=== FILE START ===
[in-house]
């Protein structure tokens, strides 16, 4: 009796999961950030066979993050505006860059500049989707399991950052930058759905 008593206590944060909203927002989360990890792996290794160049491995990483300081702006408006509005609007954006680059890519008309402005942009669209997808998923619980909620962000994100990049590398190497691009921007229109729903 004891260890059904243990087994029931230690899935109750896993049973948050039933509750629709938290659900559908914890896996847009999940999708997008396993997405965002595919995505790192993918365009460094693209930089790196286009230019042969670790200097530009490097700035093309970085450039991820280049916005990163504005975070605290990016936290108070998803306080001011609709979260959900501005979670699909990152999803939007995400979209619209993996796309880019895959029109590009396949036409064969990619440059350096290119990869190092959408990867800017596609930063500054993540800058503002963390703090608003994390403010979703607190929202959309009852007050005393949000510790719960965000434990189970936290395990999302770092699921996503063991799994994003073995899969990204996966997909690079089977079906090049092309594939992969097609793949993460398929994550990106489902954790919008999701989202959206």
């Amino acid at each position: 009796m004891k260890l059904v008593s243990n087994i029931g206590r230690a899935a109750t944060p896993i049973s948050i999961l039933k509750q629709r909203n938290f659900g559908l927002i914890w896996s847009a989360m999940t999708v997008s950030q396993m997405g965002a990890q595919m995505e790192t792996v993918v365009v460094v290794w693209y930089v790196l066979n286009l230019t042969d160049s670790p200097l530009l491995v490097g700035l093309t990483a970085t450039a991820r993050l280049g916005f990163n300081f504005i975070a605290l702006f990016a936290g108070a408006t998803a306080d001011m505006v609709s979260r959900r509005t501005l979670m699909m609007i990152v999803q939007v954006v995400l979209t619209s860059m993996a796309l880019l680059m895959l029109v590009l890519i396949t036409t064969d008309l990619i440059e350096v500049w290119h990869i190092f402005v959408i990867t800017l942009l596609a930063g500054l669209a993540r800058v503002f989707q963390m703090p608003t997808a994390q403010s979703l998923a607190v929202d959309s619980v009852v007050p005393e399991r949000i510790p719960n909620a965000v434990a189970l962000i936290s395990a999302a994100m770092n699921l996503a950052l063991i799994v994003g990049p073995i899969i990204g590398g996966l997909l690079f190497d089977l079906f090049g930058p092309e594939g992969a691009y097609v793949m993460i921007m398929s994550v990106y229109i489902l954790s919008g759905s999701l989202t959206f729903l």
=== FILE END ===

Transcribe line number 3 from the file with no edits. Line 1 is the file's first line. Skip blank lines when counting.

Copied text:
């Amino acid at each position: 009796m004891k260890l059904v008593s243990n087994i029931g206590r230690a899935a109750t944060p896993i049973s948050i999961l039933k509750q629709r909203n938290f659900g559908l927002i914890w896996s847009a989360m999940t999708v997008s950030q396993m997405g965002a990890q595919m995505e790192t792996v993918v365009v460094v290794w693209y930089v790196l066979n286009l230019t042969d160049s670790p200097l530009l491995v490097g700035l093309t990483a970085t450039a991820r993050l280049g916005f990163n300081f504005i975070a605290l702006f990016a936290g108070a408006t998803a306080d001011m505006v609709s979260r959900r509005t501005l979670m699909m609007i990152v999803q939007v954006v995400l979209t619209s860059m993996a796309l880019l680059m895959l029109v590009l890519i396949t036409t064969d008309l990619i440059e350096v500049w290119h990869i190092f402005v959408i990867t800017l942009l596609a930063g500054l669209a993540r800058v503002f989707q963390m703090p608003t997808a994390q403010s979703l998923a607190v929202d959309s619980v009852v007050p005393e399991r949000i510790p719960n909620a965000v434990a189970l962000i936290s395990a999302a994100m770092n699921l996503a950052l063991i799994v994003g990049p073995i899969i990204g590398g996966l997909l690079f190497d089977l079906f090049g930058p092309e594939g992969a691009y097609v793949m993460i921007m398929s994550v990106y229109i489902l954790s919008g759905s999701l989202t959206f729903l």